loading...

How to conditionally upload Lambda artifact to s3 with Terraform?

piczmar_0 profile image Marcin Piczkowski ・1 min read

I have 2 projects on Gitlab. One with terraform to provision infrastructure, another with Lambda code. Lambda is configured to be deployed from S3 bucket.

In terraform I have a dummy zip file uploaded to s3. I had to give any ZIP otherwise Terraform complained during apply.

I use a separate project to keep Lambda code, which has separate build pipeline and deploy to the same s3 bucket. It should overwrite the dummy ZIP on deploy.

The problem is that whenever Terraform executes the real ZIP is overwritten with the dummy one again, so I need to deploy the real ZIP from another project again.

I don't want to keep function code together with Terraform project.
I also don't want my Terraform build to always trigger another project build (containing function source code), because most often Lambda does not change but other resources are modified in Terraform configuration.

I thought about having another Lambda triggered when ZIP is uploaded to S3 which would verify if it is a real or dummy one.
In case of dummy one it would trigger another project deployment using Gitlab API.

Is there any easy solution to my problem?

Posted on by:

piczmar_0 profile

Marcin Piczkowski

@piczmar_0

Software engineer with over 10 years experience in different technology stacks, architecting, developing, CI/CD and leading teams. Currently working with Java, Node.JS and Serverless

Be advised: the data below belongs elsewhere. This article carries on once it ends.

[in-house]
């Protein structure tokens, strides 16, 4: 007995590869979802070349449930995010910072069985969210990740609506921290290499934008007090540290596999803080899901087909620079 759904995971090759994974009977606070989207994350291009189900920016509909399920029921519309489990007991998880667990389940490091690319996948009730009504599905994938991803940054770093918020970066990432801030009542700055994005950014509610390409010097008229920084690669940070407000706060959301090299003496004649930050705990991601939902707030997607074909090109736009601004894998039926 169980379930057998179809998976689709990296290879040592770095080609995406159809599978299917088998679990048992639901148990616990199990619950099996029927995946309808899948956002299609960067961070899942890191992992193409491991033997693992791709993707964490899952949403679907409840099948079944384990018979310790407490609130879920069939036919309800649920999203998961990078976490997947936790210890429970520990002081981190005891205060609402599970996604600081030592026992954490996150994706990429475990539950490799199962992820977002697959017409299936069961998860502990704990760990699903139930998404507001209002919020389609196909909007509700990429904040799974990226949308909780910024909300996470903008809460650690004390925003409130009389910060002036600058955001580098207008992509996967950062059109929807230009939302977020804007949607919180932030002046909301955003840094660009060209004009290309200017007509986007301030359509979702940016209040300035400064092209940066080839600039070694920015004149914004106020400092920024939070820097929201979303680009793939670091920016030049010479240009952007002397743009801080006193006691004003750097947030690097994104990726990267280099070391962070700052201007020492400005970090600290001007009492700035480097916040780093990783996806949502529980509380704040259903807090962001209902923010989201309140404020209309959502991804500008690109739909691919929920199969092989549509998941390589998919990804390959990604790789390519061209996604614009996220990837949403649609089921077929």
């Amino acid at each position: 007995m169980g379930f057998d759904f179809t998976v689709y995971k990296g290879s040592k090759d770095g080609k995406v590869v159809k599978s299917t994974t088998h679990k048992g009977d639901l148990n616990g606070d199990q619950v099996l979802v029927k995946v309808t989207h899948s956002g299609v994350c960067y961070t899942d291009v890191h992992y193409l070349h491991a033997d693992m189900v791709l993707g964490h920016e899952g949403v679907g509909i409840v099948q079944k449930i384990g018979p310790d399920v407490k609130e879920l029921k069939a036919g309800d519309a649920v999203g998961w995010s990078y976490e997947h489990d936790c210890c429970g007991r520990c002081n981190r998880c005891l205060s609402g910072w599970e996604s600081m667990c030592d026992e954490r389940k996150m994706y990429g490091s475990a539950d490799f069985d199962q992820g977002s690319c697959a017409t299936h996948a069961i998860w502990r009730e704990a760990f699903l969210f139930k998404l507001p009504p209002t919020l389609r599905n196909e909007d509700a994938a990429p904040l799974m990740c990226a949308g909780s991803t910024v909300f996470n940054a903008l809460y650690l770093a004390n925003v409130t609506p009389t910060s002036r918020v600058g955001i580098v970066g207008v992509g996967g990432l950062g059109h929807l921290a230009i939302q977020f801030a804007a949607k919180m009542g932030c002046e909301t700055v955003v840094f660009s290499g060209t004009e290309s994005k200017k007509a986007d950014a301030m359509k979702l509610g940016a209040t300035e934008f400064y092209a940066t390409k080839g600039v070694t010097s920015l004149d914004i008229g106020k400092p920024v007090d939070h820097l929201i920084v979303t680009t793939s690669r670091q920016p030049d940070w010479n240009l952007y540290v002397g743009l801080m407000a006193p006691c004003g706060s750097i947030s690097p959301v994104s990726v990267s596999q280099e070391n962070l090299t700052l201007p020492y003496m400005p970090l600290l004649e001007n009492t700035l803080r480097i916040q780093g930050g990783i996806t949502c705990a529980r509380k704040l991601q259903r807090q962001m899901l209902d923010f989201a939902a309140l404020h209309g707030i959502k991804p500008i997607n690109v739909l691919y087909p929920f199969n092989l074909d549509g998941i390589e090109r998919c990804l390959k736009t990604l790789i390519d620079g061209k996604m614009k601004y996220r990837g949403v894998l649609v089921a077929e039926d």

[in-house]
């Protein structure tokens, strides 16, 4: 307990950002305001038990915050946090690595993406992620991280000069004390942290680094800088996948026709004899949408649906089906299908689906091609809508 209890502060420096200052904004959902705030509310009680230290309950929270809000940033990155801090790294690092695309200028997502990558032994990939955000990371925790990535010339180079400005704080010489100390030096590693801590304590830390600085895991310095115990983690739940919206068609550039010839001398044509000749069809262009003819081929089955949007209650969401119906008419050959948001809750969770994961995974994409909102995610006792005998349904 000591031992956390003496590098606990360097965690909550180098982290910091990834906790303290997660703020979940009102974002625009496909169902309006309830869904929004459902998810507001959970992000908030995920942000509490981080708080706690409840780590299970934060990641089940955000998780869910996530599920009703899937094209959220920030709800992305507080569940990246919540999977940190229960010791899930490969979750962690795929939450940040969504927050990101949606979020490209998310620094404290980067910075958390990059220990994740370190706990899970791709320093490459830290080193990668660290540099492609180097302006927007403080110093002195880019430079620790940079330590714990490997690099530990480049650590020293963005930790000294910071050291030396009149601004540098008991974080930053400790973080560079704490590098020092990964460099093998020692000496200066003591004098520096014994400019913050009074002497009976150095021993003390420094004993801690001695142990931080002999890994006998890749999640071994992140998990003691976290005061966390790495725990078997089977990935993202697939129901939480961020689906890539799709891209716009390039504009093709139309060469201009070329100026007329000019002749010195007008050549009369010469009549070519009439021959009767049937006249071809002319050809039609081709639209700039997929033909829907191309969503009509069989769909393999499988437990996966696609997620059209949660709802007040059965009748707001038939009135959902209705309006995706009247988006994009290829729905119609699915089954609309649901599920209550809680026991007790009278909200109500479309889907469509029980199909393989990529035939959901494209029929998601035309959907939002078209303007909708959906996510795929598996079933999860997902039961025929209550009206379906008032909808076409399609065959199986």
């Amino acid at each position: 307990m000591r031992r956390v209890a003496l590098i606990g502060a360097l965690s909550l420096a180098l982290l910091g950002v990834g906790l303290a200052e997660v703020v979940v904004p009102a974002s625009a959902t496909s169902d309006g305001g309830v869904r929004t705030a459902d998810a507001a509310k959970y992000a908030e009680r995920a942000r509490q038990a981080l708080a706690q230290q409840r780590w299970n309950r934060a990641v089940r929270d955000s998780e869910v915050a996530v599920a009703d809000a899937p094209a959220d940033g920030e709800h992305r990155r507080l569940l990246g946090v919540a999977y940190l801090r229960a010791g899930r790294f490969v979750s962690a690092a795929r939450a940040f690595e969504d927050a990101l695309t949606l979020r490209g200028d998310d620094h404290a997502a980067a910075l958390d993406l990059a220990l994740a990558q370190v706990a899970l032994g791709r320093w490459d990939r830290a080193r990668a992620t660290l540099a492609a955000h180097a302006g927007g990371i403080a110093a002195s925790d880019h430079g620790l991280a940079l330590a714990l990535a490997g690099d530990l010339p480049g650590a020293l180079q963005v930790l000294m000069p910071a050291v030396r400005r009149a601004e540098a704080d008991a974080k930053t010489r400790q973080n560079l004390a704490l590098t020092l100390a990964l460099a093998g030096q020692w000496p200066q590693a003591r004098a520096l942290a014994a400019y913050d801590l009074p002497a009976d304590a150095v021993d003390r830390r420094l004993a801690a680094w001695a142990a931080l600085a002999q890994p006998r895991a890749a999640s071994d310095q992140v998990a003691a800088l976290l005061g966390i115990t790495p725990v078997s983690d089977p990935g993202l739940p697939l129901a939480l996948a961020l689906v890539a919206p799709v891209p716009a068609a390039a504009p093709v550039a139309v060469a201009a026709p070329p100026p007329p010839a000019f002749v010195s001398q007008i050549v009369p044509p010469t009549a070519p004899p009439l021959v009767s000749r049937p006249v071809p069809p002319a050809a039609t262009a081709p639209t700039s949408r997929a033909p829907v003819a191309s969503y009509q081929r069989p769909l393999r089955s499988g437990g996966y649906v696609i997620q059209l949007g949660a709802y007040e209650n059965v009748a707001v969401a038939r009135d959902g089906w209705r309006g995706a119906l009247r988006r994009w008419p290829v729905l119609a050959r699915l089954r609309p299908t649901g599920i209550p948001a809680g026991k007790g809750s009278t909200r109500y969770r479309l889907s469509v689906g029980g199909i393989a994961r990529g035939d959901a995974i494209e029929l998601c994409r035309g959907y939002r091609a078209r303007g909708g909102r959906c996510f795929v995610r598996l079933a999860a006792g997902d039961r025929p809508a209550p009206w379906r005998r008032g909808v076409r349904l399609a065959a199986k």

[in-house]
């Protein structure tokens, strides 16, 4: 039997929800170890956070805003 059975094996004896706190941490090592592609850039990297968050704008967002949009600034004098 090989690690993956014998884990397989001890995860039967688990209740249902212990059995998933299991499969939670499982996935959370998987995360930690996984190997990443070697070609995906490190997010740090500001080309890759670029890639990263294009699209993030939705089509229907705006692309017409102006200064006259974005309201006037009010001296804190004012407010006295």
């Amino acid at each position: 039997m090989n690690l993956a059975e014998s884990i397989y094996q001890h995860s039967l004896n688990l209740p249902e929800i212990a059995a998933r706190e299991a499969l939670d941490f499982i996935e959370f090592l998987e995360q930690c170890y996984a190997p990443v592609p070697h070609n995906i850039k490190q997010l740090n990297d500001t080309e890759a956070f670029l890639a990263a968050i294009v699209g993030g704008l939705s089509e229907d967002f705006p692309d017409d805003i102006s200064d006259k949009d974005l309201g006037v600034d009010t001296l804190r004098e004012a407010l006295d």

Discussion

markdown guide
 

Can I ask about the purpose of the dummy zip? Is it intended to provision an empty lambda?

I'm not sure I understand the specific problem but I'll tell you that the boundaries between what is infra (generally terraform) and what is business logic (usually serverless/lambda) are far from clear cut for me.

 

yes, the dummy zip is just to allow provisioning of lambda with Terraform. I may be wrong, but when I configured Lambda to be deployed from s3 I had to give s3 key and it had to exist, otherwise Terraform complained, so I had to put anything there.

 

What I would do is either move the terraform part to the lambda repo or get rid of it if you already have a way to deploy the lambda.

In my mind there's no such thing as "provisioning" a lambda and then "deploying" the code as one does in a serverful approach, and I believe keeping that mindset is what leads to the awkwardness you're dealing with. You don't gain anything by having an empty lambda placeholder waiting for your code, as the code and the infra are almost one and the same.

Hope that's helpful (and I'm making sense). Feel free to share code if you want more specific advice.

This makes sense. Unfortunately the infrastructure is hybrid and consists of some ECS services inside vpc. Lambdas need to have access to VPC, so it needs subnet IDs, security group IDs and also URLs to the ECS services and if I keep all in one project then I can use references, otherwise I would have to pass the values of provisioned resources as input arguments to the separate Terraform configuration.

In addition, separate team is responsible for infrastructure and Terraform and separate for coding.

So in your opinion we should split the Terraform config so that both teams are responsible for their own parts?

Ok i see how keeping it in an infra repo makes sense in that case. I usually deal with much smaller stuff so take anything I say with a grain of salt.

A more workable approach might be adding the lambda code as a dependency of the infra. Either as a git submodule or grabbing with a shell script from terraform.

But again, far from an expert on that kind of situation so I'll stop here :P

I'll think about your suggestion as well. Thanks :)

 

I just found this serverless.com/blog/definitive-gui...

This makes a lot of sense to separate app infrastructure from shared infrastructure.

 

This discussion gave me some more ideas on how to build separate TF configurations dependent on each other. github.com/hashicorp/terraform/iss...